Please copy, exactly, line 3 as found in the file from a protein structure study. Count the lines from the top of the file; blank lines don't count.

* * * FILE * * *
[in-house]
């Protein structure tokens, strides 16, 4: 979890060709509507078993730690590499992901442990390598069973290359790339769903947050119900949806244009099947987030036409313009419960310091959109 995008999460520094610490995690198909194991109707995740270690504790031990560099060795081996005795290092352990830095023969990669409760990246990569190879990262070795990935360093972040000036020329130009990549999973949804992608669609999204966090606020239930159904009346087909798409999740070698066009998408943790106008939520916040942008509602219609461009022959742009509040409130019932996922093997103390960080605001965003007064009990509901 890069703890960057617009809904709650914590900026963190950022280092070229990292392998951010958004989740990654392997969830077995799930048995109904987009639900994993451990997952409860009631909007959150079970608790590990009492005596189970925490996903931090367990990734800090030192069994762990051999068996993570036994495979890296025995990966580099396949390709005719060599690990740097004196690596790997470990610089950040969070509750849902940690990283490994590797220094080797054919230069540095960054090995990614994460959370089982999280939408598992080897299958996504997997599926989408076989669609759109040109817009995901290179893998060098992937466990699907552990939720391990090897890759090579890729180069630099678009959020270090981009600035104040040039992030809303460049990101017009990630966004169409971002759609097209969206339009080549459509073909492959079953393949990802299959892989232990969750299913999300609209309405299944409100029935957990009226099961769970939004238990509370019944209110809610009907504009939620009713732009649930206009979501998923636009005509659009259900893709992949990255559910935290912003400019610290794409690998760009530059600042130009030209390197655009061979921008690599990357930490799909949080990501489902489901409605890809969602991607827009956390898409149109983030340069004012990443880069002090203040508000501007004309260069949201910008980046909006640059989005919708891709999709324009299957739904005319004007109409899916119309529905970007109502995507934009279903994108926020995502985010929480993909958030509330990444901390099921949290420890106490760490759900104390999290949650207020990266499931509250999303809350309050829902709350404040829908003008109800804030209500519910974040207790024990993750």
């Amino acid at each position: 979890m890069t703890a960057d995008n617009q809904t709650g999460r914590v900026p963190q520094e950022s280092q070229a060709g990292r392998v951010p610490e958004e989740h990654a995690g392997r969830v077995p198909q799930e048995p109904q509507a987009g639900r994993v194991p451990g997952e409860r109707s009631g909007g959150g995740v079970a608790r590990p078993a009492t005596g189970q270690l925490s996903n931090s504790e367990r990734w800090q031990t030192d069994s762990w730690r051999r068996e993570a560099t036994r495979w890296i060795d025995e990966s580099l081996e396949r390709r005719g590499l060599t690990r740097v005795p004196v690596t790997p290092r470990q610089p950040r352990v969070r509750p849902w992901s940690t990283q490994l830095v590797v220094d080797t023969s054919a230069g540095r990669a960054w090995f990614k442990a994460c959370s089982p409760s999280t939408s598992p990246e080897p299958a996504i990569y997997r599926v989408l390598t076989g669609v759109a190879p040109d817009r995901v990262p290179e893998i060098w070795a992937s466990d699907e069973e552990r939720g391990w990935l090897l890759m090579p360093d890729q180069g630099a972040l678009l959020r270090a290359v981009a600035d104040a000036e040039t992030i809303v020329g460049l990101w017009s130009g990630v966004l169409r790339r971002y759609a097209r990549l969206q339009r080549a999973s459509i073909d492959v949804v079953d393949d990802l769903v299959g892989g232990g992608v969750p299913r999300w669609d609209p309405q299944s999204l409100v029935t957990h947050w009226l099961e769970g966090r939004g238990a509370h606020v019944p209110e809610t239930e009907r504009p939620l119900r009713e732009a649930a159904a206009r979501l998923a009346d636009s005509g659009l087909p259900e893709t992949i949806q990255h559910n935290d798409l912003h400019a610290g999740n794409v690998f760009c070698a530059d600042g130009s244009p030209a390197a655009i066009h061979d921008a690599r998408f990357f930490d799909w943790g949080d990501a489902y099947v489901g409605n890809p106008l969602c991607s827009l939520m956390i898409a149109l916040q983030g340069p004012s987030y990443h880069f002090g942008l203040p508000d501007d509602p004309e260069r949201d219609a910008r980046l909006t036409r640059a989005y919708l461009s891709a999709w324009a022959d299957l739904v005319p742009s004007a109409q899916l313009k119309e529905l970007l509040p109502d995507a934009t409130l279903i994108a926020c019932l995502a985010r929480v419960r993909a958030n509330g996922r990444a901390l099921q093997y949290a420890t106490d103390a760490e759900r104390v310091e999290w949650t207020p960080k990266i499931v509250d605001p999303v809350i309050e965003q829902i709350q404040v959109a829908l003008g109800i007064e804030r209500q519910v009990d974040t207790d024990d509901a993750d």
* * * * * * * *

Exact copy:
């Amino acid at each position: 979890m890069t703890a960057d995008n617009q809904t709650g999460r914590v900026p963190q520094e950022s280092q070229a060709g990292r392998v951010p610490e958004e989740h990654a995690g392997r969830v077995p198909q799930e048995p109904q509507a987009g639900r994993v194991p451990g997952e409860r109707s009631g909007g959150g995740v079970a608790r590990p078993a009492t005596g189970q270690l925490s996903n931090s504790e367990r990734w800090q031990t030192d069994s762990w730690r051999r068996e993570a560099t036994r495979w890296i060795d025995e990966s580099l081996e396949r390709r005719g590499l060599t690990r740097v005795p004196v690596t790997p290092r470990q610089p950040r352990v969070r509750p849902w992901s940690t990283q490994l830095v590797v220094d080797t023969s054919a230069g540095r990669a960054w090995f990614k442990a994460c959370s089982p409760s999280t939408s598992p990246e080897p299958a996504i990569y997997r599926v989408l390598t076989g669609v759109a190879p040109d817009r995901v990262p290179e893998i060098w070795a992937s466990d699907e069973e552990r939720g391990w990935l090897l890759m090579p360093d890729q180069g630099a972040l678009l959020r270090a290359v981009a600035d104040a000036e040039t992030i809303v020329g460049l990101w017009s130009g990630v966004l169409r790339r971002y759609a097209r990549l969206q339009r080549a999973s459509i073909d492959v949804v079953d393949d990802l769903v299959g892989g232990g992608v969750p299913r999300w669609d609209p309405q299944s999204l409100v029935t957990h947050w009226l099961e769970g966090r939004g238990a509370h606020v019944p209110e809610t239930e009907r504009p939620l119900r009713e732009a649930a159904a206009r979501l998923a009346d636009s005509g659009l087909p259900e893709t992949i949806q990255h559910n935290d798409l912003h400019a610290g999740n794409v690998f760009c070698a530059d600042g130009s244009p030209a390197a655009i066009h061979d921008a690599r998408f990357f930490d799909w943790g949080d990501a489902y099947v489901g409605n890809p106008l969602c991607s827009l939520m956390i898409a149109l916040q983030g340069p004012s987030y990443h880069f002090g942008l203040p508000d501007d509602p004309e260069r949201d219609a910008r980046l909006t036409r640059a989005y919708l461009s891709a999709w324009a022959d299957l739904v005319p742009s004007a109409q899916l313009k119309e529905l970007l509040p109502d995507a934009t409130l279903i994108a926020c019932l995502a985010r929480v419960r993909a958030n509330g996922r990444a901390l099921q093997y949290a420890t106490d103390a760490e759900r104390v310091e999290w949650t207020p960080k990266i499931v509250d605001p999303v809350i309050e965003q829902i709350q404040v959109a829908l003008g109800i007064e804030r209500q519910v009990d974040t207790d024990d509901a993750d």